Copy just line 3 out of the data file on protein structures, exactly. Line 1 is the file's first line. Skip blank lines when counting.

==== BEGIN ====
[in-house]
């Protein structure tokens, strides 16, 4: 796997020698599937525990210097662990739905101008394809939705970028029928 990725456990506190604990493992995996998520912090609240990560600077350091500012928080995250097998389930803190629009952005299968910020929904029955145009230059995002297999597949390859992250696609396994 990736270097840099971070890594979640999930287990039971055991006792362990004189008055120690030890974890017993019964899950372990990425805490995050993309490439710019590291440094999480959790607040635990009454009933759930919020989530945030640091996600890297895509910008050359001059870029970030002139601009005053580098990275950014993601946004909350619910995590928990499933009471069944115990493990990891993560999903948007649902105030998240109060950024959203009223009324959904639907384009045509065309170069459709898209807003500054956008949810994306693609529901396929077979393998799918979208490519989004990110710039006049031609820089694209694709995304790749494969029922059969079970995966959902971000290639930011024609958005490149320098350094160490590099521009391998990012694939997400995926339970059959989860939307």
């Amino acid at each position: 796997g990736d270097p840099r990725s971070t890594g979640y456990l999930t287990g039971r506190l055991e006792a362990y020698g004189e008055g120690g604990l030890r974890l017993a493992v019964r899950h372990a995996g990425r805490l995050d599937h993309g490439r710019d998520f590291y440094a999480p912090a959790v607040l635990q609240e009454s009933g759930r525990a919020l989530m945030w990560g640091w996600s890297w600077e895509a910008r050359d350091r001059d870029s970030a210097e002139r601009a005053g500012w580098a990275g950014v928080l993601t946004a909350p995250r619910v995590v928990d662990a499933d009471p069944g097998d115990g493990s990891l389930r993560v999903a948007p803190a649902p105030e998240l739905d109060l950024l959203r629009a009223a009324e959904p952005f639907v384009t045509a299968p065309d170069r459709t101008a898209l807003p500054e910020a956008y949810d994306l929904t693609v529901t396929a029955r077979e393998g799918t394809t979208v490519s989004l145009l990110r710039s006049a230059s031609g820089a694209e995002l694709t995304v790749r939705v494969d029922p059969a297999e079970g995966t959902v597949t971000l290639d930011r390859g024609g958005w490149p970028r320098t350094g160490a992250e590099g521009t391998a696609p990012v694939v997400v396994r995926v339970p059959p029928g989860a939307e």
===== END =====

């Amino acid at each position: 796997g990736d270097p840099r990725s971070t890594g979640y456990l999930t287990g039971r506190l055991e006792a362990y020698g004189e008055g120690g604990l030890r974890l017993a493992v019964r899950h372990a995996g990425r805490l995050d599937h993309g490439r710019d998520f590291y440094a999480p912090a959790v607040l635990q609240e009454s009933g759930r525990a919020l989530m945030w990560g640091w996600s890297w600077e895509a910008r050359d350091r001059d870029s970030a210097e002139r601009a005053g500012w580098a990275g950014v928080l993601t946004a909350p995250r619910v995590v928990d662990a499933d009471p069944g097998d115990g493990s990891l389930r993560v999903a948007p803190a649902p105030e998240l739905d109060l950024l959203r629009a009223a009324e959904p952005f639907v384009t045509a299968p065309d170069r459709t101008a898209l807003p500054e910020a956008y949810d994306l929904t693609v529901t396929a029955r077979e393998g799918t394809t979208v490519s989004l145009l990110r710039s006049a230059s031609g820089a694209e995002l694709t995304v790749r939705v494969d029922p059969a297999e079970g995966t959902v597949t971000l290639d930011r390859g024609g958005w490149p970028r320098t350094g160490a992250e590099g521009t391998a696609p990012v694939v997400v396994r995926v339970p059959p029928g989860a939307e």